Toronto Market Cooling, Competition Still High + Is WFH Ending?

In Toronto: Cooling market still remains competitive as new house listings plummet and downtown rental demand rebounds.

Elsewhere: The overheated U.S. housing market begins to cool, New Zealand declares housing a 'human rights failure', and why central bankers are keeping their cool about housing. 


Toronto Market Update: Cooling But Still Competitive As New House Listings Down 37% (Move Smartly)

The other key factor that might be driving this is a desire from many home-owners to not sell their current home when upsizing or downsizing to another property. Real estate has been a strong performing asset over the past twenty years and with interest rates below 2% homeowners are motivated to hold on to their properties if they have the financial means to do so. Our brokerage is in the process of quantifying these investors to better understand their impact on the housing market.

Toronto sees back-to-school rush for accommodation as students prepare to return to the city (The Globe - Paywall)

“That’s the trend right now – people are coming back,” says Mr. Chu of Chestnut Park Real Estate Ltd. Market research firm Urbanation Inc. says a rebound in the second quarter was buoyed by the mass vaccination rollout and gradual reopening of the economy. Urbanation’s survey of newer purpose-built apartment buildings found a vacancy rate of 5.2 per cent for the quarter ended June 30, which is a drop from a vacancy rate of 6.5 per cent in the first quarter, but still above the 2.1 per cent of the second quarter last year.

An affordable housing proposal near Woodbine Beach calls for an 18-storey building. Some residents fear it will end up changing their neighbourhood (Toronto Star)

It’s the kind of project that local Coun. Brad Bradford bills as critical to keep middle-income earners from being priced out of the city. But it’s also the kind of project that urban designers and planners say has historically been difficult to integrate into communities such as the Beach, where some residents fear that developments will change their area’s disposition.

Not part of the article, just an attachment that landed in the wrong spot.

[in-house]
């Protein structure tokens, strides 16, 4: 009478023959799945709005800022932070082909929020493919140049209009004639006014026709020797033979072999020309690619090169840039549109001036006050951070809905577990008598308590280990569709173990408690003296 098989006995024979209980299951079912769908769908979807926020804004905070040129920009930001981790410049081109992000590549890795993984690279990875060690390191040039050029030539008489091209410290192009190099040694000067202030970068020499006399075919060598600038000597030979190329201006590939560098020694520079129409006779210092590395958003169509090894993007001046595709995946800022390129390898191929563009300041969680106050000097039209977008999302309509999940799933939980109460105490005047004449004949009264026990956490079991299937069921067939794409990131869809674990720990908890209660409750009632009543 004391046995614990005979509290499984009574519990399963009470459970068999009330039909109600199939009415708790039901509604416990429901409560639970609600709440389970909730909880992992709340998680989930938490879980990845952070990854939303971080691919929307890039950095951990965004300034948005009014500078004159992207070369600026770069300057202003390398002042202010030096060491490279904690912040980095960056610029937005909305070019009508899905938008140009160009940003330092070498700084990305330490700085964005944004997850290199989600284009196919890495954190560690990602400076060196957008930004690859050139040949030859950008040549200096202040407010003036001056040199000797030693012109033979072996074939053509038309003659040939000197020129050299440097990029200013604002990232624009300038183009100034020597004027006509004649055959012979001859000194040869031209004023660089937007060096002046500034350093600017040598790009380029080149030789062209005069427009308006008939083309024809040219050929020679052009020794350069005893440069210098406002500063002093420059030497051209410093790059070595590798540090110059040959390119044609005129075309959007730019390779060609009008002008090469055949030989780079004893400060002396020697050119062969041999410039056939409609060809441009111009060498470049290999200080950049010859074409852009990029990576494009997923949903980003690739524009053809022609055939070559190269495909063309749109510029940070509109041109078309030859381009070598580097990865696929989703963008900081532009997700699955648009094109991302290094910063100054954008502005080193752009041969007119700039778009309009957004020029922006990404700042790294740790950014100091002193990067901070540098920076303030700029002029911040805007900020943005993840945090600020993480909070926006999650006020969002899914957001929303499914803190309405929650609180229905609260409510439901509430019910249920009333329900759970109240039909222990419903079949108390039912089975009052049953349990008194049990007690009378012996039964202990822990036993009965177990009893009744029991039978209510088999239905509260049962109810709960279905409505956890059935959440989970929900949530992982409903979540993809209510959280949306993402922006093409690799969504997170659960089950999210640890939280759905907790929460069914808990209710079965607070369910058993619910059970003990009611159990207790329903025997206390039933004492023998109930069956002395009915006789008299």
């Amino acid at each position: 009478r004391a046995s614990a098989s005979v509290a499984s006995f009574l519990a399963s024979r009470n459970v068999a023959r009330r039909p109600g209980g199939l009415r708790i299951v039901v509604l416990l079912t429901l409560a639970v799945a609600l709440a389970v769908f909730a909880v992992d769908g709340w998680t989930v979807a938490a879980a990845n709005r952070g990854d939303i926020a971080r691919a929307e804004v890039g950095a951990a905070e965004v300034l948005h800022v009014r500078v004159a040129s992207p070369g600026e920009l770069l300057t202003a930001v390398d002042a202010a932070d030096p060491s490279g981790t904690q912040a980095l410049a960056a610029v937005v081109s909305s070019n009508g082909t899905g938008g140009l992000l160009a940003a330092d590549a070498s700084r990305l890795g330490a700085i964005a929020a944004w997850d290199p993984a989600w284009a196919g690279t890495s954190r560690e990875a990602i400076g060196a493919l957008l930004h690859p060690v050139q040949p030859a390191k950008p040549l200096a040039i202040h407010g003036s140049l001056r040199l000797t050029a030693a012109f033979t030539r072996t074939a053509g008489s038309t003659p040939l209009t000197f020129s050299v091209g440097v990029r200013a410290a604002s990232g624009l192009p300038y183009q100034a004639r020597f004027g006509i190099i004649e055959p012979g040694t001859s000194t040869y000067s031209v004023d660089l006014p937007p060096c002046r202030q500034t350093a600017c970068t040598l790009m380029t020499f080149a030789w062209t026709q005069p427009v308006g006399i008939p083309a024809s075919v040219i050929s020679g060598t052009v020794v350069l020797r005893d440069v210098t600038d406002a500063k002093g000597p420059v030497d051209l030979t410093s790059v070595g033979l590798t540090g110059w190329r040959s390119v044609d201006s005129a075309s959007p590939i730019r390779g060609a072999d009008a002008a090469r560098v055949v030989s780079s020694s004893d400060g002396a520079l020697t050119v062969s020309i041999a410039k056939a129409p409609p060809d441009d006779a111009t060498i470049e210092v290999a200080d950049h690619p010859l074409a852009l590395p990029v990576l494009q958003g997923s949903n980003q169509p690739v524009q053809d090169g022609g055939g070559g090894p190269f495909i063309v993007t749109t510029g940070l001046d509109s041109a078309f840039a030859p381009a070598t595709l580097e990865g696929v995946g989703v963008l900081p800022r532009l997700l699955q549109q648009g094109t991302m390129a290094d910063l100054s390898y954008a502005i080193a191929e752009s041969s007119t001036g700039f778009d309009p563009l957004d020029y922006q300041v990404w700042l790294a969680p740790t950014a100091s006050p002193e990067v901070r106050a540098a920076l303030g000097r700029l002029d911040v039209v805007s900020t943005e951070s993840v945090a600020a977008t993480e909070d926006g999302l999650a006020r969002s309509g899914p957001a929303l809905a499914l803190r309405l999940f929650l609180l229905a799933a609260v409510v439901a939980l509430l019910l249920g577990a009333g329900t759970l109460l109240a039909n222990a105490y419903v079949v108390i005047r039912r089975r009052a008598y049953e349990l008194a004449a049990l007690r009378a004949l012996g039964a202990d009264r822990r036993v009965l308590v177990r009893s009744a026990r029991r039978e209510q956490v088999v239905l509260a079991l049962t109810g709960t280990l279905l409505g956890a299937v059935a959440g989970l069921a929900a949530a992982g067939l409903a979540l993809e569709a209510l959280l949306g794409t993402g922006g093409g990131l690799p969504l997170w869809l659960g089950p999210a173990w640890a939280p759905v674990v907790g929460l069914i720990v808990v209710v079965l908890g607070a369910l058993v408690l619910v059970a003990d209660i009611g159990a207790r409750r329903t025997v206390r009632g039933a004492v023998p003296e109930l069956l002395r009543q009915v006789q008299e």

Our housing-affordability situation is hopeless (TVO)

If you’re expecting an entire column on laneway housing, I fear you will be disappointed. This isn’t about laneway housing in particular, but housing in Toronto (and Ontario and Canada more broadly), in general. That little home, when constructed, will add a small but desperately needed piece of inventory to the local supply. And it’s not going to be nearly enough. We are, as a society, relentlessly hostile to building more housing and resolutely pretend that this immovable object isn’t directly in the path of the unstoppable force of population growth and readily available low-rate financing. We are causing the very housing crisis we lament, and we’ll still find a way to act shocked when it goes badly for all of us.


Canada’s housing strategy having ‘limited’ impact on housing need, PBO says (The Globe)

Program lags at the Canada Mortgage and Housing Corporation (CMHC), expired community housing deals with the provinces and a shift toward pricier affordable homes have “limited the impact” of the Liberals’ national housing strategy, budget officer Yves Giroux said in a report Tuesday. Since 2018, the CMHC, which oversees the bulk of the three-year-old plan, spent 49 per cent of the $1.2-billion allocated for the National Housing Co-Investment Fund and the Rental Construction Financing Initiative.

COVID-19 has led young Canadians to reassess their home ownership strategies (The Globe)

Deepening economic inequality means those who can depend on the “bank of mom and dad” are seeing their head start growing. Job losses were concentrated among young and low-income workers, a disproportionate amount of whom are renters, according to a May, 2021 report from the Canada Mortgage and Housing Corporation (CMHC). According to Statistics Canada, high-income families are more likely to work from home.

Trudeau powers into Canada vote with high marks on COVID-19 (Bloomberg)

To move beyond their minority, the Liberals will need to pick up seats in the French-speaking province of Quebec from the Bloc Quebecois and in British Columbia from the Conservatives. There are a small number of seats elsewhere that they could take, but margins to gain a majority are tight for Trudeau, barring an outright collapse of support for the Conservatives. Trudeau may also fail to frame the election around pandemic management, as he’d like. Cost of living increases is the top issue voters care about most ahead of the election, according to a survey by Abacus Data for the Broadbent Institute, a think tank. Health care is at No. 2, while housing affordability is third.